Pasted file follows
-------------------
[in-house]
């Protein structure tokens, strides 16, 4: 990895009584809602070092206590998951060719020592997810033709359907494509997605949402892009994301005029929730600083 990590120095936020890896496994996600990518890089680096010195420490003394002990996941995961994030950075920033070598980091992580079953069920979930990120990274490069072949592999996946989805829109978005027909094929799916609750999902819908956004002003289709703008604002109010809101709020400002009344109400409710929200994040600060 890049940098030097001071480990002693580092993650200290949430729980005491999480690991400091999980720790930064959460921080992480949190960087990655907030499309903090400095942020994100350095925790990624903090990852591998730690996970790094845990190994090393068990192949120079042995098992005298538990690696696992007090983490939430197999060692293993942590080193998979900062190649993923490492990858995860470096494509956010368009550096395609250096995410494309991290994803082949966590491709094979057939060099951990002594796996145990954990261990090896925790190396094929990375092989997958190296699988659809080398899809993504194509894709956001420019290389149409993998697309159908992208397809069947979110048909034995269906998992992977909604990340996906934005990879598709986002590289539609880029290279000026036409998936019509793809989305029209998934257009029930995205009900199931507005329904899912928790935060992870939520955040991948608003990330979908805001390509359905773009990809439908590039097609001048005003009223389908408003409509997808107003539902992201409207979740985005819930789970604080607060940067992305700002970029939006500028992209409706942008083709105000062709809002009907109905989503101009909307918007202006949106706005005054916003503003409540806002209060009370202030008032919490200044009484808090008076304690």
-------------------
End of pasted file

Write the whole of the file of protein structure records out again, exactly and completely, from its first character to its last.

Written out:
[in-house]
């Protein structure tokens, strides 16, 4: 990895009584809602070092206590998951060719020592997810033709359907494509997605949402892009994301005029929730600083 990590120095936020890896496994996600990518890089680096010195420490003394002990996941995961994030950075920033070598980091992580079953069920979930990120990274490069072949592999996946989805829109978005027909094929799916609750999902819908956004002003289709703008604002109010809101709020400002009344109400409710929200994040600060 890049940098030097001071480990002693580092993650200290949430729980005491999480690991400091999980720790930064959460921080992480949190960087990655907030499309903090400095942020994100350095925790990624903090990852591998730690996970790094845990190994090393068990192949120079042995098992005298538990690696696992007090983490939430197999060692293993942590080193998979900062190649993923490492990858995860470096494509956010368009550096395609250096995410494309991290994803082949966590491709094979057939060099951990002594796996145990954990261990090896925790190396094929990375092989997958190296699988659809080398899809993504194509894709956001420019290389149409993998697309159908992208397809069947979110048909034995269906998992992977909604990340996906934005990879598709986002590289539609880029290279000026036409998936019509793809989305029209998934257009029930995205009900199931507005329904899912928790935060992870939520955040991948608003990330979908805001390509359905773009990809439908590039097609001048005003009223389908408003409509997808107003539902992201409207979740985005819930789970604080607060940067992305700002970029939006500028992209409706942008083709105000062709809002009907109905989503101009909307918007202006949106706005005054916003503003409540806002209060009370202030008032919490200044009484808090008076304690």